We know that you are more than a number.  As parents of children with diabetes, we understand that blood glucose levels are only part of the story but we want you to be okay.  We want to know that the readings are okay as well.

We have watched you sleep and cried at all of the holes that we have put into your body just to keep you alive.

Every night that we sat awake waiting for your blood glucose to rise or fall, we did from love and a need to keep you safe.

When we nag at your for not testing, injecting or rotating sites it’s because we want you to have a long and healthy life.  

It’s not that we love the sound of our own voices. It’s not that we think you don’t have a clue. As parents, we know that life happens and people forget. We just want to help.

If you need us to, we will still help you with any care or night testing. 

Ask.  We might be out of practice but we are quick studies. We will help you anyway and any time that we can. It’s just what parents do.

Even if you aren’t my child and you live with diabetes, I wish I could take it from you.  

Honestly,  I wish I could help you carry that burden for a week and let you breathe.  I have told you this before and I mean it. I don’t care how old you are.  You are someone’s child with diabetes.  You carry the same burden as my own child.  It still kills me.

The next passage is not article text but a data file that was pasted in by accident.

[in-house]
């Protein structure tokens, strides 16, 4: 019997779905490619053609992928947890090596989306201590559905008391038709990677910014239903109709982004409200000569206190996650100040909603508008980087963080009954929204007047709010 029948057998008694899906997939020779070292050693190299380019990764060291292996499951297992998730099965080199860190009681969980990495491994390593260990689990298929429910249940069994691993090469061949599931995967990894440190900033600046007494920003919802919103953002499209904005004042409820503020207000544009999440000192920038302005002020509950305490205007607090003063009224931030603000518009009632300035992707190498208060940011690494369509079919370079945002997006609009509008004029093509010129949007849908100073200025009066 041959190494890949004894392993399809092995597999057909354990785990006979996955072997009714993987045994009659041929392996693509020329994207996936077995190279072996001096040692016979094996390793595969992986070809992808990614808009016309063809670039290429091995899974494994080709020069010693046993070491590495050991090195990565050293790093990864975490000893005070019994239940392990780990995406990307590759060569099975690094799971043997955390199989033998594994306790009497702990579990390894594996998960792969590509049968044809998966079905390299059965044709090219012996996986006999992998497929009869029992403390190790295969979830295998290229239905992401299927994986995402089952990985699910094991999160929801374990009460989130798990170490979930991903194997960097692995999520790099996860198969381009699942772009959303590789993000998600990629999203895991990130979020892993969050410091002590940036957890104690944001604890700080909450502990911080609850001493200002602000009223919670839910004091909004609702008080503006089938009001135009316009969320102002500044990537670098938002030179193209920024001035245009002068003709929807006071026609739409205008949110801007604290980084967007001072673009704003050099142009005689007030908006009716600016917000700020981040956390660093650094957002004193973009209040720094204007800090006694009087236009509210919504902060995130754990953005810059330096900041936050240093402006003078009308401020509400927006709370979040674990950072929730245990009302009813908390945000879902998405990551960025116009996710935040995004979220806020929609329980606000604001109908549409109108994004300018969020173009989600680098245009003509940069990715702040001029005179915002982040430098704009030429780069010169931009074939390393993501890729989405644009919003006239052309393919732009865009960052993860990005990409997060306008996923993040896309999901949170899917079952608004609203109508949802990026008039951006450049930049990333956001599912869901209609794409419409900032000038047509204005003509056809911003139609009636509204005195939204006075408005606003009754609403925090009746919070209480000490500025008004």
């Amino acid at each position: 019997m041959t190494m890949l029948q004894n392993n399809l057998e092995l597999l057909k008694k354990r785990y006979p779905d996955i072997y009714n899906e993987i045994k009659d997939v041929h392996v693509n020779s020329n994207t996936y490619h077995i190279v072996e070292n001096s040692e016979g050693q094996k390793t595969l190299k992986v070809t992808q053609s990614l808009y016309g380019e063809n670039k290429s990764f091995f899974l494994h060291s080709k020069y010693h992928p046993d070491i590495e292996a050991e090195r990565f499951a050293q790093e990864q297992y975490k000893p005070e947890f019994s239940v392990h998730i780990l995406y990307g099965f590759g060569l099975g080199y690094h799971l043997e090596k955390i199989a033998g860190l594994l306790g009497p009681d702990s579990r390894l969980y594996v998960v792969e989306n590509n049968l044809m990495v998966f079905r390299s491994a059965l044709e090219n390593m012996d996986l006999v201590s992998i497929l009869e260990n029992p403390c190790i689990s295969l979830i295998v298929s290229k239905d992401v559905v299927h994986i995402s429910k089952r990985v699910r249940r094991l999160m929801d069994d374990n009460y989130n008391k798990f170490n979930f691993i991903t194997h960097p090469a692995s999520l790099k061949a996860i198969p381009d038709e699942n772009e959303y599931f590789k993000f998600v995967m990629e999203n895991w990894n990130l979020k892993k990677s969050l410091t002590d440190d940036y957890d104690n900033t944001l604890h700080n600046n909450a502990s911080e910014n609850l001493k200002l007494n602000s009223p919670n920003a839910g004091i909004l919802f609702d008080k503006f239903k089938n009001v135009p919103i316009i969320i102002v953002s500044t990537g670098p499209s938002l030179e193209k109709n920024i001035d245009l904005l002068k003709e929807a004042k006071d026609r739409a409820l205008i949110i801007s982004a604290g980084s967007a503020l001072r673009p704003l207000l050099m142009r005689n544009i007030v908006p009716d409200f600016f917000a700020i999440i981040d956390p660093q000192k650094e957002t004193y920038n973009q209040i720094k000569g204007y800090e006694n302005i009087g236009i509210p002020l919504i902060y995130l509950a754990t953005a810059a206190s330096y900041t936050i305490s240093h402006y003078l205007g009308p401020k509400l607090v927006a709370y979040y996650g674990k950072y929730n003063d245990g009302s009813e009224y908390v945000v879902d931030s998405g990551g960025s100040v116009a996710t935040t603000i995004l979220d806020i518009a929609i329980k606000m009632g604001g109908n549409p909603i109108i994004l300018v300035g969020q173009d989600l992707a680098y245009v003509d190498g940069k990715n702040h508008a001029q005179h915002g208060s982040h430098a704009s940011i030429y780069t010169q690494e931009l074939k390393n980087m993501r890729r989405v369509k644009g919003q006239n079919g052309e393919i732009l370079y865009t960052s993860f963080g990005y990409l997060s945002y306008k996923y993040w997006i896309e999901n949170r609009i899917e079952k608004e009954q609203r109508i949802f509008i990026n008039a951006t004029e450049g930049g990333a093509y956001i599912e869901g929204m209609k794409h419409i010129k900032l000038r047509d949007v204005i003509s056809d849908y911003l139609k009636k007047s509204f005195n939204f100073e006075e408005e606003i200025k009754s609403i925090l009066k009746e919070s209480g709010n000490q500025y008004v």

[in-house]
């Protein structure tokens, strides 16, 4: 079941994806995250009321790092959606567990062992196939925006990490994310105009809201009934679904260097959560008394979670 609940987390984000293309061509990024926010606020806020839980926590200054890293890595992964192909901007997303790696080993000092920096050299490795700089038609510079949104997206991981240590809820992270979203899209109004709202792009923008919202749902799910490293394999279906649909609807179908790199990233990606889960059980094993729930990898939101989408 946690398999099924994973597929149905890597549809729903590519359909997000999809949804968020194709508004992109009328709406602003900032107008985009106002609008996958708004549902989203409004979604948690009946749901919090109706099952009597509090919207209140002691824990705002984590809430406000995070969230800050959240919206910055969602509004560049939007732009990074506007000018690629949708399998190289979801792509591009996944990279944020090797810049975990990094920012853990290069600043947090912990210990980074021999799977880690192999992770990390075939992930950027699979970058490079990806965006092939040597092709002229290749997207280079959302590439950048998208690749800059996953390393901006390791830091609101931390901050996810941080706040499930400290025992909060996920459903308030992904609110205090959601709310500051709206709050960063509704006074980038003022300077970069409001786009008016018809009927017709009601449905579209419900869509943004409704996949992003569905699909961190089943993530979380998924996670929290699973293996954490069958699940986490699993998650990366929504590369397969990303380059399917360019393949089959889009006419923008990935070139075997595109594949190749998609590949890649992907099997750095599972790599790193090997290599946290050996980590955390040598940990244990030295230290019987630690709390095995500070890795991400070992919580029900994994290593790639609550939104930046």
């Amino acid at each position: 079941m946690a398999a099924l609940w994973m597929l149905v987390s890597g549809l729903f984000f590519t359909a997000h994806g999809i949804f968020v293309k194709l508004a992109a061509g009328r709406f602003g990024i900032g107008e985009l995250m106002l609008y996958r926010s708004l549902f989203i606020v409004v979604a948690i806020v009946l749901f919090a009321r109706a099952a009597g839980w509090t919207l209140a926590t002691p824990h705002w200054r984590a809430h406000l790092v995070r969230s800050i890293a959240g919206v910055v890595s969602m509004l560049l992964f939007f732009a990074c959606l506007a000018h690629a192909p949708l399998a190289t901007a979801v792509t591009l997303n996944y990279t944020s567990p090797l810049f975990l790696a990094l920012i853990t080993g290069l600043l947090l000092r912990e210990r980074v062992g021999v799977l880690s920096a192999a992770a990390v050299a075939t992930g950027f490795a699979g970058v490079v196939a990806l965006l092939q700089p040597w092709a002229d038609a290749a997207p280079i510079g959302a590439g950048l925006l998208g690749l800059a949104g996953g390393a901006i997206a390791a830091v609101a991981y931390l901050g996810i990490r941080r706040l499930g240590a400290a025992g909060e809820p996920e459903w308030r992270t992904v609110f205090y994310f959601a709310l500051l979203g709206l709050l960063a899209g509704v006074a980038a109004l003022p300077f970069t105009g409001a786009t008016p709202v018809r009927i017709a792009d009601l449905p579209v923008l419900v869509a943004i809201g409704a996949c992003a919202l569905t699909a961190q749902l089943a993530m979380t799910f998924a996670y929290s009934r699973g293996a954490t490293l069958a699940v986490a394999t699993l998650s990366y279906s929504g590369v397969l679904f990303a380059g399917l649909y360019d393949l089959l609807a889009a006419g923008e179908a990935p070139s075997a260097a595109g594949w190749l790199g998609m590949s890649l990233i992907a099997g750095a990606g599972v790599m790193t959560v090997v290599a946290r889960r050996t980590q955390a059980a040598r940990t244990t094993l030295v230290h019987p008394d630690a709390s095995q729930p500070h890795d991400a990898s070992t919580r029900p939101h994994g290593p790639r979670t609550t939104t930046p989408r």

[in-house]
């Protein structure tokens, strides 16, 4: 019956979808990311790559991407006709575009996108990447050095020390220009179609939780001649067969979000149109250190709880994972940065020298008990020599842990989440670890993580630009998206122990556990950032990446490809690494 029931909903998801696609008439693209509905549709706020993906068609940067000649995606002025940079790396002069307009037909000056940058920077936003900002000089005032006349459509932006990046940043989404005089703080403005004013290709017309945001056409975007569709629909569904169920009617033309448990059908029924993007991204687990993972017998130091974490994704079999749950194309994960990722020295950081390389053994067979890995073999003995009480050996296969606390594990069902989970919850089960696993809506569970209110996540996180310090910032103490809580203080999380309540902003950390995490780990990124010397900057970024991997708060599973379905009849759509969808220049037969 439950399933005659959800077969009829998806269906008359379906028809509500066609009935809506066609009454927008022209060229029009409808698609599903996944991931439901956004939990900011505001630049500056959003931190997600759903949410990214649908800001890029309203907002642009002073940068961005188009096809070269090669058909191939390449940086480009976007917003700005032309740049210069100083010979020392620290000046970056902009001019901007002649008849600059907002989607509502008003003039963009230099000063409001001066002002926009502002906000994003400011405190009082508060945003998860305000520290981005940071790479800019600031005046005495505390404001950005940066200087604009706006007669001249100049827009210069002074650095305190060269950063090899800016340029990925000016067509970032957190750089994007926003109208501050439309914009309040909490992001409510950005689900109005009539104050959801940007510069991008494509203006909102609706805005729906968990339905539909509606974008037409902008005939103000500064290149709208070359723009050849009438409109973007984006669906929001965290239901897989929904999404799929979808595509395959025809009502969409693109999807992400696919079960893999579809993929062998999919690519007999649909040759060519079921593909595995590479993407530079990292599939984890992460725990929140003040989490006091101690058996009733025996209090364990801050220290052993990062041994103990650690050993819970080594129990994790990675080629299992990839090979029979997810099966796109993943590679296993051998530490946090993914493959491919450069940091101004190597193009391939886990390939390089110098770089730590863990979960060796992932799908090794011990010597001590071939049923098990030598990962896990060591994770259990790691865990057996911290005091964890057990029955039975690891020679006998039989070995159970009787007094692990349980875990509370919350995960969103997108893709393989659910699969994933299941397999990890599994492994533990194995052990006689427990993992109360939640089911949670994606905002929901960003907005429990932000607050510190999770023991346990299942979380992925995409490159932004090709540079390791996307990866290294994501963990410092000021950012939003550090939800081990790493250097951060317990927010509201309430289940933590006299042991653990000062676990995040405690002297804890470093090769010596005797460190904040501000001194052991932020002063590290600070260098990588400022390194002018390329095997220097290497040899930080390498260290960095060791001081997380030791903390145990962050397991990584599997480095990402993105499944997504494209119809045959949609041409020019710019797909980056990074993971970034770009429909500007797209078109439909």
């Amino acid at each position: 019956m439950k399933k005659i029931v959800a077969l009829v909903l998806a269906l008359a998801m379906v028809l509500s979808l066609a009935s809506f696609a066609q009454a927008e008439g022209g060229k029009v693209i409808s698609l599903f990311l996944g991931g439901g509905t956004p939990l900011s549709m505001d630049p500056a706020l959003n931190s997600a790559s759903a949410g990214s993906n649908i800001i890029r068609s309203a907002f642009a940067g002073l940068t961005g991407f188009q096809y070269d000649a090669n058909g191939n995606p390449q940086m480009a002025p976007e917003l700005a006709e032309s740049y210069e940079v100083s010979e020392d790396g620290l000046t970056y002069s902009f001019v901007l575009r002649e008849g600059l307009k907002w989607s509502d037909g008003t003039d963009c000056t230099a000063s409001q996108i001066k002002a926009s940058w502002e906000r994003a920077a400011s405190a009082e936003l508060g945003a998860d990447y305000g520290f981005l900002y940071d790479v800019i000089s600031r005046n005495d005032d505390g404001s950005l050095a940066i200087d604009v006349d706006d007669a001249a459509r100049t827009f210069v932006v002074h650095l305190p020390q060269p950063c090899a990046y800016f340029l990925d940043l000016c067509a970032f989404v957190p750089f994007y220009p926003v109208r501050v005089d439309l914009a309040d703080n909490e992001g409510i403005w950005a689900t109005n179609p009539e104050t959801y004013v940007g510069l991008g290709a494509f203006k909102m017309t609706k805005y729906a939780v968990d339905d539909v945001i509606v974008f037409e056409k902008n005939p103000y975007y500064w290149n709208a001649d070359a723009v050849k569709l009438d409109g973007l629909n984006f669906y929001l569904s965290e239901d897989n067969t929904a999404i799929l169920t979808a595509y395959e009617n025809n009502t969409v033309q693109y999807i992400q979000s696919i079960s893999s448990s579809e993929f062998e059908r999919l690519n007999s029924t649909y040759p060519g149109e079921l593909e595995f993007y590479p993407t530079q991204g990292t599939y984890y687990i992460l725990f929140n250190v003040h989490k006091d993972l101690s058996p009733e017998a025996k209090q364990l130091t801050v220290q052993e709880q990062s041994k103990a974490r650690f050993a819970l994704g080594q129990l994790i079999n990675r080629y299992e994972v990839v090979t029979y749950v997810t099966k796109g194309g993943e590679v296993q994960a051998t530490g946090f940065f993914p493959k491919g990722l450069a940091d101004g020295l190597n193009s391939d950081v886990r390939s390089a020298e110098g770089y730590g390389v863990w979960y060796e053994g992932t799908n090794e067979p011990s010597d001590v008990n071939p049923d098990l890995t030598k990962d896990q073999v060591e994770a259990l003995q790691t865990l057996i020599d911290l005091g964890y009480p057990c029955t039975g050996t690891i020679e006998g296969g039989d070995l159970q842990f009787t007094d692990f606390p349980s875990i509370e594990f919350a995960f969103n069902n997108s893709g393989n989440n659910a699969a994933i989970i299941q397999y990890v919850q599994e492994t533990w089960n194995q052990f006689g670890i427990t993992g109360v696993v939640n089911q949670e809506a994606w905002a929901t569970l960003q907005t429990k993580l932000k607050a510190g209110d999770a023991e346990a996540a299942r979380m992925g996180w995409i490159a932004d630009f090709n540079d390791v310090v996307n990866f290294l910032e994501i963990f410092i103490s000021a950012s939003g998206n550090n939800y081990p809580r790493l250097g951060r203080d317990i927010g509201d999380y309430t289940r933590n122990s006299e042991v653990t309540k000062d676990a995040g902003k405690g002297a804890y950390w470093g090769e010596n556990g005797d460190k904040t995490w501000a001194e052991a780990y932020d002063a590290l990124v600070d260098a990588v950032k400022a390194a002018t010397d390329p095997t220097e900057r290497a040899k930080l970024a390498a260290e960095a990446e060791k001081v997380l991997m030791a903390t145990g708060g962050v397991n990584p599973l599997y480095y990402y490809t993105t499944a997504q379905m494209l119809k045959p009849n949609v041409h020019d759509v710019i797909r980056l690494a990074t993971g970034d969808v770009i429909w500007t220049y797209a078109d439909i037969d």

I wish you didn’t have to carry so much “gear” with you when you go out.  

I wish you knew the luxury of just grabbing your wallet and keys and heading out the door without concern for insulin, pump, glucometer and glucose tablets.

We wish for a cure too.

Until it arrives, we will work with you to have the best care, the best knowledge and the best tools that we can afford.

As parents of people with diabetes, we wish that the general public really understood that…

insulin pump tattoo

Type 1  is not the same as type 2 diabetes.  

Each disease has its own challenges and issues.

We did not cause our children to develop diabetes.  

Seriously, we carry enough guilt about not protecting our children from an invisible disease.  Your added blame is not required.

It is okay for our children to have treats now and again, the same as your children do.

No child–or adult should live on junk food but a cupcake now and again will just brighten someone’s day…or raise a falling blood glucose level.

Insulin is not a cure.